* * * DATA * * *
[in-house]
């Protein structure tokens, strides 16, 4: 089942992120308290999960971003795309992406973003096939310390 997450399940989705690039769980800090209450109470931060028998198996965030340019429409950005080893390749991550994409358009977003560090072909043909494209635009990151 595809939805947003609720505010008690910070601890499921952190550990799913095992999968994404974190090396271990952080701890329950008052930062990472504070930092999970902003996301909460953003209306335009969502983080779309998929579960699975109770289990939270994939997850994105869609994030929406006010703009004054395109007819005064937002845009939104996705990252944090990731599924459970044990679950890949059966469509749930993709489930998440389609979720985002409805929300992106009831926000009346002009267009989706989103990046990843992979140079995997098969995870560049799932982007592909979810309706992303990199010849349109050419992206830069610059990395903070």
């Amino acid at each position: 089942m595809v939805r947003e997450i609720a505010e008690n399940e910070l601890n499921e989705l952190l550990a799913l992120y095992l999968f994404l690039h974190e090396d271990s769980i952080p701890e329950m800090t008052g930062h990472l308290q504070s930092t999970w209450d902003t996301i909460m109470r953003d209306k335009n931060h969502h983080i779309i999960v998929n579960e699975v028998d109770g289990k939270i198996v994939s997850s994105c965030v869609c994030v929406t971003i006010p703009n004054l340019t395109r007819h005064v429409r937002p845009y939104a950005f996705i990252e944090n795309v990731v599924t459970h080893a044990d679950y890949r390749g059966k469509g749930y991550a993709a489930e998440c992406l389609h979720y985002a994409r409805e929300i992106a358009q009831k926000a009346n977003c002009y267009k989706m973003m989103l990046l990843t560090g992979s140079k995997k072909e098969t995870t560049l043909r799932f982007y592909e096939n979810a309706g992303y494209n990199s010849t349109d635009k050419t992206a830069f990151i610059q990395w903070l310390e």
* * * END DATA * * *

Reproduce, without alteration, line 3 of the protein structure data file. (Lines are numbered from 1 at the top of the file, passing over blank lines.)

């Amino acid at each position: 089942m595809v939805r947003e997450i609720a505010e008690n399940e910070l601890n499921e989705l952190l550990a799913l992120y095992l999968f994404l690039h974190e090396d271990s769980i952080p701890e329950m800090t008052g930062h990472l308290q504070s930092t999970w209450d902003t996301i909460m109470r953003d209306k335009n931060h969502h983080i779309i999960v998929n579960e699975v028998d109770g289990k939270i198996v994939s997850s994105c965030v869609c994030v929406t971003i006010p703009n004054l340019t395109r007819h005064v429409r937002p845009y939104a950005f996705i990252e944090n795309v990731v599924t459970h080893a044990d679950y890949r390749g059966k469509g749930y991550a993709a489930e998440c992406l389609h979720y985002a994409r409805e929300i992106a358009q009831k926000a009346n977003c002009y267009k989706m973003m989103l990046l990843t560090g992979s140079k995997k072909e098969t995870t560049l043909r799932f982007y592909e096939n979810a309706g992303y494209n990199s010849t349109d635009k050419t992206a830069f990151i610059q990395w903070l310390e």